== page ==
Keeping perspective

Perspective gives us the ability to accurately contrast the large with the small, and the important with the less important. Without it we are lost in a world where all ideas, news, and information look the same. We cannot differentiate, we cannot prioritize, and we cannot make good choices.
John Sununu
1964 –

As I’ve grown older, I’ve noticed how some things that were once important to me just don’t seem that earth shaking any more. I try to keep things in perspective – to focus on what’s truly significant – and let the trivial things go.

For instance, it no longer really matters who wins the Super Bowl or the World Series. I’m not concerned about reading the latest bestsellers or watching popular films or tv shows. And my world won’t collapse based on who wins the governor’s race or the presidential election.

You might wonder how I keep things in perspective. It’s simple: I think about where I fit in the larger scheme of things.

Scientists tell us that our universe was created some 13.7 billion years ago. In stark contrast, the life expectancy for humans born in developed countries is somewhere around 80 years. So we can expect to be here some .0005 of a second compared to the age of the universe.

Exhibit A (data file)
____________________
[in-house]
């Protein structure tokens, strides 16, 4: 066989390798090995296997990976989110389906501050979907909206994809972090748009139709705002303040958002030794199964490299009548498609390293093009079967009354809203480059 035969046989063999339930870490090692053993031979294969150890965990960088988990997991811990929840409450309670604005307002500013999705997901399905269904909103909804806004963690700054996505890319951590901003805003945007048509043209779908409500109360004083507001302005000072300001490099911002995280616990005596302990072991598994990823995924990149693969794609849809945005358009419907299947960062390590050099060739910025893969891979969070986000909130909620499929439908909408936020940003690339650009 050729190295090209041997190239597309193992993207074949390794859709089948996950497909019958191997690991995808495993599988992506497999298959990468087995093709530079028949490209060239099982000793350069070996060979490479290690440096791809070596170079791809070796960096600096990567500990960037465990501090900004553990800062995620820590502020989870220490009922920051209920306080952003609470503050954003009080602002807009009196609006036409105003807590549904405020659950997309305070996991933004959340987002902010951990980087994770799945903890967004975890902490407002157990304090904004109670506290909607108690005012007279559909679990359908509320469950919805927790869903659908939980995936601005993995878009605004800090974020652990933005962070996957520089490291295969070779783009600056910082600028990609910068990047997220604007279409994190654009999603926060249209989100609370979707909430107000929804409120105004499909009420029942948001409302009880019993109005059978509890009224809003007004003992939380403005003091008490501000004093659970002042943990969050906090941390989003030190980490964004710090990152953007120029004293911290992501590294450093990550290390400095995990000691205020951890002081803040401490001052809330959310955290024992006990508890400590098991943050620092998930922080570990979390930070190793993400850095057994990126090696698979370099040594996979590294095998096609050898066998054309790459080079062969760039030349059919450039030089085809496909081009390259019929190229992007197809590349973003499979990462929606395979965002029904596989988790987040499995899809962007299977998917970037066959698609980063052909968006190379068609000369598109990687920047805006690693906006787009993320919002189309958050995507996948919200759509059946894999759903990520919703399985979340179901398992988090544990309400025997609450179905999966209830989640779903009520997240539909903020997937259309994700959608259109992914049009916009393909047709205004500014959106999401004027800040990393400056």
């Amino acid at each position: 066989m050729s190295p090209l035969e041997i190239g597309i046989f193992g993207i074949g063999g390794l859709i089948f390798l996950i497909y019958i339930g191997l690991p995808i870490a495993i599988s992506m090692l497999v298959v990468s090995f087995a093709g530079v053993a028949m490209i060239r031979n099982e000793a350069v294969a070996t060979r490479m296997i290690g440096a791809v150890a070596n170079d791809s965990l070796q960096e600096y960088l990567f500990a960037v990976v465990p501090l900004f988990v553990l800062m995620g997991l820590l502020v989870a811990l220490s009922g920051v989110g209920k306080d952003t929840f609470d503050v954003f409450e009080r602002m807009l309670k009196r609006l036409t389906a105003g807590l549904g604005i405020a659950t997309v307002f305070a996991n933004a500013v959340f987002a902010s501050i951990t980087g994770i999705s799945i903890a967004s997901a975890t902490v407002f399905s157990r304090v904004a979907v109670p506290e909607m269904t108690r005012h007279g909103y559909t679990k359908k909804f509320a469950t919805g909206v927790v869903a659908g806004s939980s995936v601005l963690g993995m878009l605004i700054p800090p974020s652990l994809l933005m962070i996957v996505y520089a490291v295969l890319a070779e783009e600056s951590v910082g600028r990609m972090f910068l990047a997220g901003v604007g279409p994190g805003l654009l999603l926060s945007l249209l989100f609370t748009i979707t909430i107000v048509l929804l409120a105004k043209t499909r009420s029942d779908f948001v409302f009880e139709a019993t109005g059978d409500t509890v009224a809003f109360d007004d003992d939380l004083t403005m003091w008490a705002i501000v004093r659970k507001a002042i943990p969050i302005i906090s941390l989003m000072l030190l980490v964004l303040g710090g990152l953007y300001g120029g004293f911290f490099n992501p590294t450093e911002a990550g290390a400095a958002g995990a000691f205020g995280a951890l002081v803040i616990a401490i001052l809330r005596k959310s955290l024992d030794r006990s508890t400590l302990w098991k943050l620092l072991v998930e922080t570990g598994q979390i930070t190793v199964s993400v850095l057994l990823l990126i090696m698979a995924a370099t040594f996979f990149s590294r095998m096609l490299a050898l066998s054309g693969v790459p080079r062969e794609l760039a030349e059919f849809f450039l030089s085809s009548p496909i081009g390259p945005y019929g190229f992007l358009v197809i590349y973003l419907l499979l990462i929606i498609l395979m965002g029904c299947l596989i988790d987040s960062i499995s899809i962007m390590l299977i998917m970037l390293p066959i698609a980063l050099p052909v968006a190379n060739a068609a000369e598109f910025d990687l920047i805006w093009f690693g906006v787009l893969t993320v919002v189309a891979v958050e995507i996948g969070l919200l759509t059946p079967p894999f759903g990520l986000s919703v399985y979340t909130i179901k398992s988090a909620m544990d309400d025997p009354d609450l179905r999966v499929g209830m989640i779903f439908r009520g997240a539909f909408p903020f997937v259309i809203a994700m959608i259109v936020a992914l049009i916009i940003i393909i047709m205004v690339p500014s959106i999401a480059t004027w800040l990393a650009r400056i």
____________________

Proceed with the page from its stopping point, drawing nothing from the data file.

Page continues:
Astronomers have estimated that there are around 100 billion galaxies in the known universe. To put that in perspective, if each man, woman and child on earth were given an equal number of galaxies, each person would own 13.5 galaxies.

What’s more, astronomers have estimated that there could be as many as 100 octillion stars. (That’s a one followed by 29 zeros.) Our sun is just one star in the vast universe.

These facts really put things into perspective for me. When I look at how large the universe is and how long it’s been around, I realize how insignificant our little planet is. The current inhabitants of our world will only be here a tiny fraction of a second compared to the total time the universe has been in existence.

So I’ve learned not to worry too much about what other people think of me. In the greater scheme of things – practically in the blink of an eye – we’ll all be gone. So it doesn’t pay to waste time worrying about what others think.

I’ve learned to be more tolerant of people and accept that we all have faults. Our time is too short to spend it consumed with petty grievances.

And I’ve learned to try to be more respectful of our planet. It’s been here a few billion years, but in the barest fraction of that time, modern lifestyles have caused serious damage to the environment. While we probably won’t live long enough to see the full consequences of our actions, we still have an obligation to leave the world no worse than we found it.

My hope is that you’ll think about how you fit into the universe – and in doing so, shift your perspective so you worry less about trivial things and focus more on helping others during your brief time on Earth.

When I look up in the universe, I know I’m small but I’m also big. I’m big because I’m connected to the universe, and the universe is connected to me.
Neil deGrasse Tyson
1958 –

Copyright © 2016 John Chancellor

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